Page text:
Colour, should be simple right? Pick some nice ones that go together…. but sometimes, it just isn’t.
Your web developer is asking for HEX codes and your designer is talking about Pantones matching up to CMYK, so what does it all mean and what should you be concentrating on?
All these systems can feel a bit like talking in different languages and well simply put that’s because they are:
Screens create colour by mixing Red, Green and Blue (RGB)
Digital printing uses, Cyan, Magenta, Yellow and Key (Black)
So what do you need and when? Well it depends on what is being produced, let’s compare:
Websites and online marketing tools like Canva will need an RGB code because the end result will be seen on a screen, whether that be a computer or a phone.
HEX codes do make this a bit simpler, and a HEX code is a 6 digit code made up of numbers and letters, it might look a bit like this: #A3B2A4. The first 2 numbers represent the mix of Red, The second 2 Green and the third 2 Blue.
Digital print is much like your printer at home and uses small dots from CMYK which in combination creates the colours required, you will see this being marked up as say: C26 M6 Y24 K12
So what exactly is Pantone and why is it so important?
Pantone is a granted colour system, a bit like a paint brand when you ask for a tub of ‘sunset yellow’ each tin will match the last because it has been made with a very special blend of pigments.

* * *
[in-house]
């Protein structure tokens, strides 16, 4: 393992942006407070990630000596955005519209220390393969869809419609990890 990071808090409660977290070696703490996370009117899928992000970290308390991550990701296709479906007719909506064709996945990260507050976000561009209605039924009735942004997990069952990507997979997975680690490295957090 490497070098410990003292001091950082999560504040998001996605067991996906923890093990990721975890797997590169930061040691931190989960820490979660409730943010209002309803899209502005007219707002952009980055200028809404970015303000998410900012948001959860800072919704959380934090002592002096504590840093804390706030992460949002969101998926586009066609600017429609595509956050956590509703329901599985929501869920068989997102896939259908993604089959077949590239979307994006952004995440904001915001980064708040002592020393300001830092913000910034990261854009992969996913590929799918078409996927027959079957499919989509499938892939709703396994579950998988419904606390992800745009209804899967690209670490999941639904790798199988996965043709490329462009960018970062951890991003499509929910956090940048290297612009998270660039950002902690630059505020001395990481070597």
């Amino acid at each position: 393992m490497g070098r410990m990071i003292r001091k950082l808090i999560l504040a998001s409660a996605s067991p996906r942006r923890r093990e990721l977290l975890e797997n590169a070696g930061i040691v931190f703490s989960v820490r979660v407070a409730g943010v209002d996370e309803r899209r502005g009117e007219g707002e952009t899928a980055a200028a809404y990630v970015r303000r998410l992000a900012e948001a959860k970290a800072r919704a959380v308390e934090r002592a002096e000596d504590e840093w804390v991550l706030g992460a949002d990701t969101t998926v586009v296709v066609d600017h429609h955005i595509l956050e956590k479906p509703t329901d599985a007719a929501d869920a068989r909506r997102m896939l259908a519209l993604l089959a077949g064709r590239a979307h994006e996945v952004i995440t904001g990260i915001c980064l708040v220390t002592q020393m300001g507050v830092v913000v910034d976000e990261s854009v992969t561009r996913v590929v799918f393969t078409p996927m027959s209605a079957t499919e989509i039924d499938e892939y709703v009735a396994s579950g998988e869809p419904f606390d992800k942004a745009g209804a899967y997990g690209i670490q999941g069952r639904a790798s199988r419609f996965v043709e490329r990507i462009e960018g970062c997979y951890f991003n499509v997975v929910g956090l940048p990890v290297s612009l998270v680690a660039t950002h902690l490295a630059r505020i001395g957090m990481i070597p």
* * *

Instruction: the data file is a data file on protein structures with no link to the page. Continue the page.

A Pantone colour will become part of your constant tool kit, a brand asset. Sometimes it can become so ingrained that they feel like they belong to a brand, do you remember Cadbury’s trying to trademark the Pantone colour 2685?
But using Pantone colours is expensive it requires offset printing (I’ll save that for another blog!) and the competitive cost of the digital printing will mean that many print designers will be choosing Pantone colours that when created digitally from CMYK colours is a pretty close match.
So what should you receive from your designer when you create your brand?
If your working with a graphic designer they will always start with a Pantone colour, but if they are forward thinking they will pick one which when mixed from CMYK it’s a pretty close match. This is done by using a Pantone bridge fan and this fan will also give us the closest matching HEX code. So you should receive something like this:
Once you have chosen your brand colours, be constant. Our ability to recognise a brand from colour alone is astonishing, and that power is not just reserved for the likes of Cadbury’s or IKEA.
If you would like to find out about creating consistency with your brand colours book a free discovery call with me to see how I can help. Send me an email – Lucie
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